"Only if we suspend our enlistment and cut off our ties with the IDF," Sternberg said, "can we send a sharp, non-violent message that is worth more than 1,000 barricaded roofs."
Refusal within the IDF to take part in the operation was not as widespread as in the case of the disengagement, but some instances did occur. Among them are the following:
The personal driver of the Deputy Battalion Commander responsible for the destruction refused to take part in the destruction, saying he is willing to stand trial for his decision.
In addition, following yesterday's events, an IDF officer in an elite reserve unit sent a letter to his commander, turning in his stripes. The letter states, "I feel, like my entire population sector, persecuted, humiliated, and the target of repression in every corner. After Gush Katif, when I saw the 'army of the people' expelling Jews from their homes with no compassion and destroying entire communities with no hesitation, and thereby destroying families - I had terrible doubts as to whether I could continue in this army... When I put on my uniform, I felt nauseated... Yesterday, on my way home [to Yesha], an officer stopped me [at the roadblocks preventing protestors from reaching Amona] and asked me who I am and where I'm going. I answered, 'I'm just like you, an officer in the same army as you.' He said, 'So what? Show me your ID card.' At that moment I felt that he and I are not in the same army, or maybe he's in the army and I'm not; I felt like a suspected terrorist who has to show his identity card... I always wanted to volunteer as much as possible - but that's it; no more. This is not the army of the people, but rather a political army that is motivated only by self-fulfillment and advancement, no ideology... I hereby return my ranks to the IDF; I have no desire for them, they only make me ashamed. I no longer want to be in this army."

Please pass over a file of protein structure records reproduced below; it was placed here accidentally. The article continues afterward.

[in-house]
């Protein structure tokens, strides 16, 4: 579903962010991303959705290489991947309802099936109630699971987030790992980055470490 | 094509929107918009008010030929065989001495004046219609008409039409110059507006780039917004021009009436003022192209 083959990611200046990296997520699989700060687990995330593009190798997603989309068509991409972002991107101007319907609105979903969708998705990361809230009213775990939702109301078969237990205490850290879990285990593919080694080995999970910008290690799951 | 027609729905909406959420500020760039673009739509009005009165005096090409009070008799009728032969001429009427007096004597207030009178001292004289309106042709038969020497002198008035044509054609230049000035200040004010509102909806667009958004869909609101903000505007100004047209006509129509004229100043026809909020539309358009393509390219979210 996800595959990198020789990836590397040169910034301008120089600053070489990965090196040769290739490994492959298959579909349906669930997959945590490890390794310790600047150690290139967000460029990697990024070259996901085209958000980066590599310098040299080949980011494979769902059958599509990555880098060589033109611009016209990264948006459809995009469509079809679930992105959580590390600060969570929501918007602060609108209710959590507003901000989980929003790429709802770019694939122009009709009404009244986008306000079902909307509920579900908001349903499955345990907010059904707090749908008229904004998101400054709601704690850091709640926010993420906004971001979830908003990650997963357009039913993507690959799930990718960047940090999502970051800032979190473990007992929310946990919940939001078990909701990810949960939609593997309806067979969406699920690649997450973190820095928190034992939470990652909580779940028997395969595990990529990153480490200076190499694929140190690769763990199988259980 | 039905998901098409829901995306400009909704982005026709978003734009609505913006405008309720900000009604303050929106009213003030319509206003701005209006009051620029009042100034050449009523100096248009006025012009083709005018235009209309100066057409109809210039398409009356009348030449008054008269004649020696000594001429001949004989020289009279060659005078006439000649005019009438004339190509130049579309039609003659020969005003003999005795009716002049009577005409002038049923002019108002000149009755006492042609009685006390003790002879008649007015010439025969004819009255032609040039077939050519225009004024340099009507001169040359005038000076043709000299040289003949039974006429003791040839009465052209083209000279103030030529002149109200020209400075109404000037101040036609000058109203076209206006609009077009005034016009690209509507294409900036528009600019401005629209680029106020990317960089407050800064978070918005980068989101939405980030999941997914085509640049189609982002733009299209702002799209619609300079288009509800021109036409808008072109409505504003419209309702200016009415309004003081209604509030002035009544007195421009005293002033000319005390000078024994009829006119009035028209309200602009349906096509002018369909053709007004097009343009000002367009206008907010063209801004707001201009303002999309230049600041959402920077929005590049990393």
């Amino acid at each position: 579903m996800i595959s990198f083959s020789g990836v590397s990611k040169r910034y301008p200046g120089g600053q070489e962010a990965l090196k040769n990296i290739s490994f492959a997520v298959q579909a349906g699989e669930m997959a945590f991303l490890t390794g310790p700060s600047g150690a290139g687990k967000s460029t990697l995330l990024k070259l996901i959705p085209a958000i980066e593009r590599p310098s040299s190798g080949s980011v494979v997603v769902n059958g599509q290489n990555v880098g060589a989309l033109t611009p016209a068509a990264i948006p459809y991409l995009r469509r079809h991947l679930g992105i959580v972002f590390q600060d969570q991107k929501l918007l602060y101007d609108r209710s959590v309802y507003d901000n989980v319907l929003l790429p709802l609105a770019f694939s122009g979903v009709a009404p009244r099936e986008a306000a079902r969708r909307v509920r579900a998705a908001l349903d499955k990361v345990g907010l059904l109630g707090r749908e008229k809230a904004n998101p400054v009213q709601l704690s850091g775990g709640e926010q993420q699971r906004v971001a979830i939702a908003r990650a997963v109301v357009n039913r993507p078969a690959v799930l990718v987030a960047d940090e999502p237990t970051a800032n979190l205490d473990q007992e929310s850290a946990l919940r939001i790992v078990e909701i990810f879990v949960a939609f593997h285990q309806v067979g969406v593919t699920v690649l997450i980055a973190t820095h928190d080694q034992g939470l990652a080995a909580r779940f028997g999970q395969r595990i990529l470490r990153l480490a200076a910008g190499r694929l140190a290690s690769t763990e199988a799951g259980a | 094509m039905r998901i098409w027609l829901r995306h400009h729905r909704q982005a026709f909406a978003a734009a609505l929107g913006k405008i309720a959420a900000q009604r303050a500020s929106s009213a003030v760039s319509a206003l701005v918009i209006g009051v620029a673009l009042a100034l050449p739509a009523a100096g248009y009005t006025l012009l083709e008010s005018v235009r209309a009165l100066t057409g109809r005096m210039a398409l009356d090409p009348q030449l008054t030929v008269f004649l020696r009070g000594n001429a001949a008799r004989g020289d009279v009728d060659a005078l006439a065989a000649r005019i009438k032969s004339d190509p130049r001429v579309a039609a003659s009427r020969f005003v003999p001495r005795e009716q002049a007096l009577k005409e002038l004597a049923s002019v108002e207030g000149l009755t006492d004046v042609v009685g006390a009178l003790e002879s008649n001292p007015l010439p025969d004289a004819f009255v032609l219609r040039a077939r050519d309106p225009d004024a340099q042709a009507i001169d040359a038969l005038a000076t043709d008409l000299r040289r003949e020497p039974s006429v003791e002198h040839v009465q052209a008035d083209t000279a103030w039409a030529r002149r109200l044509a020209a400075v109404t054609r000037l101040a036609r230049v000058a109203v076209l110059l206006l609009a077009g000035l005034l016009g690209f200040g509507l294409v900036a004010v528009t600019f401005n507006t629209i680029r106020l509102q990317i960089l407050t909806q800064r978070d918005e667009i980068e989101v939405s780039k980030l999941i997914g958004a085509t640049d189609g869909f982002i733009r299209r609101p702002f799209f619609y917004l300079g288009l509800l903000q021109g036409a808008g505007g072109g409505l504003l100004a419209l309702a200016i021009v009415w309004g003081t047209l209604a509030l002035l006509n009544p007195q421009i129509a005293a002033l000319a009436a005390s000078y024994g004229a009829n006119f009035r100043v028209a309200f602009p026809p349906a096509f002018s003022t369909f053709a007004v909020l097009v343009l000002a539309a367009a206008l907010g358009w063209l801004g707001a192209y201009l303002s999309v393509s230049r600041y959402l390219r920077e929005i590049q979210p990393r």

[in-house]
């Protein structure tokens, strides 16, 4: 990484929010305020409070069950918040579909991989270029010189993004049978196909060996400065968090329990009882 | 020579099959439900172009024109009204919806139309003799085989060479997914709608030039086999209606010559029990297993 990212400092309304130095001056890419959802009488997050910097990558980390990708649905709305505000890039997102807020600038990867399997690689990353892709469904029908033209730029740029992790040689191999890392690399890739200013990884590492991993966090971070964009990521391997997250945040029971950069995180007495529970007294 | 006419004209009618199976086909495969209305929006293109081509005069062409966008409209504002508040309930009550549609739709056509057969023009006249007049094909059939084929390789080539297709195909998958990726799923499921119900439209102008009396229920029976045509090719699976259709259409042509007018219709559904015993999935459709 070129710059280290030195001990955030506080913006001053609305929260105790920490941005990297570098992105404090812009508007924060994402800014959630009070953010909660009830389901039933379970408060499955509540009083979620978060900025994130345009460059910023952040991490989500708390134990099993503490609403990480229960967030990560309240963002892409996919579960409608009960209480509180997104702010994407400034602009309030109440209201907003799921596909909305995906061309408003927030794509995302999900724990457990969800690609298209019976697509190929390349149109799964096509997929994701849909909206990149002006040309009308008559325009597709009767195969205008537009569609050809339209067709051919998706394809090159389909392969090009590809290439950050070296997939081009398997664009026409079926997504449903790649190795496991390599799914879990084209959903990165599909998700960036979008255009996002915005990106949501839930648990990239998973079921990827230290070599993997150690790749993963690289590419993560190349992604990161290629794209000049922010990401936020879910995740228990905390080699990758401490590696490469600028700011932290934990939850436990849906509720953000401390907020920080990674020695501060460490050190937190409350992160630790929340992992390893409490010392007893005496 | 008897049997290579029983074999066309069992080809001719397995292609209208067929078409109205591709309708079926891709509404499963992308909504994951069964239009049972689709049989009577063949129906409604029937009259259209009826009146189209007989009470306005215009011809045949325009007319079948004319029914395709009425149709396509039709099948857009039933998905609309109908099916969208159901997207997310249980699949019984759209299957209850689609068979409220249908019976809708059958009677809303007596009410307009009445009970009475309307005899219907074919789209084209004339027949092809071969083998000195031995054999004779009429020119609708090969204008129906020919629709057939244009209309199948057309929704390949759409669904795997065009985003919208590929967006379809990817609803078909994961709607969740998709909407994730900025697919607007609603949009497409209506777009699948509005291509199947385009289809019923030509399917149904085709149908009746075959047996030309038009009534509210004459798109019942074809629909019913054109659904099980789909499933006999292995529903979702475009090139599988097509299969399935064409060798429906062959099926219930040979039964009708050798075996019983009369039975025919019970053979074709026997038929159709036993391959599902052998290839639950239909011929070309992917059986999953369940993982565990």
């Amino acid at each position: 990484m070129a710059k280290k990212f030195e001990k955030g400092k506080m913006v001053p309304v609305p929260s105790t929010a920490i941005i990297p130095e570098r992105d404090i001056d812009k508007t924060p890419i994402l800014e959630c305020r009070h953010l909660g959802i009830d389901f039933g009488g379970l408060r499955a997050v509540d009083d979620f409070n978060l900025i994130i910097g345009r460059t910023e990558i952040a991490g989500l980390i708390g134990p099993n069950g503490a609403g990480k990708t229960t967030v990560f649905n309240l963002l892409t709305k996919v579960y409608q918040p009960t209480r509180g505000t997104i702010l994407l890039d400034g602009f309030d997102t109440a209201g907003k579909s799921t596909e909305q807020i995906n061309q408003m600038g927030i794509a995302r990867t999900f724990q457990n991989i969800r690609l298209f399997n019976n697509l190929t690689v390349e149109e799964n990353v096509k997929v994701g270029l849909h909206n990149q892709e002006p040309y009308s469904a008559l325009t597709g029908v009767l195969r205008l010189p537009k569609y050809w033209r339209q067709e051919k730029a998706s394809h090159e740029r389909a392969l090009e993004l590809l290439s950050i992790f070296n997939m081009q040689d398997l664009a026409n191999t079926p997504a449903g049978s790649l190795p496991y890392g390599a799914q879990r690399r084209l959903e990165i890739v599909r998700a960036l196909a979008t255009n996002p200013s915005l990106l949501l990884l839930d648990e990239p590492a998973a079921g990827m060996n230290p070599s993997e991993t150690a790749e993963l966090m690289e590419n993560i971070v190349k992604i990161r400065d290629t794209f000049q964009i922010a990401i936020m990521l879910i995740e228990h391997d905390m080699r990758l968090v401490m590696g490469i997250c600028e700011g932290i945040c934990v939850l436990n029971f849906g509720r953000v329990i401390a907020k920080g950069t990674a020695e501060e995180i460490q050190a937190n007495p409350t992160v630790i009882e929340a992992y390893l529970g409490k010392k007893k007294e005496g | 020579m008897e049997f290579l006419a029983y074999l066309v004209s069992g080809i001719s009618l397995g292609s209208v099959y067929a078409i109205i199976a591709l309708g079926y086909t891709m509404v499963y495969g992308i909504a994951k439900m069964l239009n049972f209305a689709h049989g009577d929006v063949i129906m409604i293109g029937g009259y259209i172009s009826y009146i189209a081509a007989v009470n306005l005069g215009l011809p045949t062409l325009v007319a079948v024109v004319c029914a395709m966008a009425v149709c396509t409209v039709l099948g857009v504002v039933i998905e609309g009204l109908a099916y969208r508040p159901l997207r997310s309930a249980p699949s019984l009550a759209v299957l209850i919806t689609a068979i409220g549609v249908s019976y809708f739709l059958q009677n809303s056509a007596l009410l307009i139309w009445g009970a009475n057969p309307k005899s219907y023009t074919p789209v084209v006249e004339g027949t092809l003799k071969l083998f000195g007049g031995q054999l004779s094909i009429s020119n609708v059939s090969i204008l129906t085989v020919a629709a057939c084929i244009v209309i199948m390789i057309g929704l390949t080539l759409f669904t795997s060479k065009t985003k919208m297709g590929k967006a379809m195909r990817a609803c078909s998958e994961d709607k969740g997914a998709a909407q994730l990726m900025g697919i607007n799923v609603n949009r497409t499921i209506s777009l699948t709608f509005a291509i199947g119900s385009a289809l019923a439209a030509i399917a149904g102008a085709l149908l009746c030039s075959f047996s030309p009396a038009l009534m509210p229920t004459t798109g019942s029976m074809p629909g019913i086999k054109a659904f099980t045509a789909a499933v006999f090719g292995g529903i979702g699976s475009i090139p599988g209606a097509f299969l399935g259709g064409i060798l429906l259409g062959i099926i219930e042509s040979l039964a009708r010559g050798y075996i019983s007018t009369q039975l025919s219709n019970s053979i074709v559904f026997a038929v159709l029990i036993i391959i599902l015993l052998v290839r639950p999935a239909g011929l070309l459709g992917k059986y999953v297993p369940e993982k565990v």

He later explained that though the police were those who used excessive violence, but "the commanders of the operation were leading IDF figures Yair Naveh and Yosh Division Commander Yair Golan."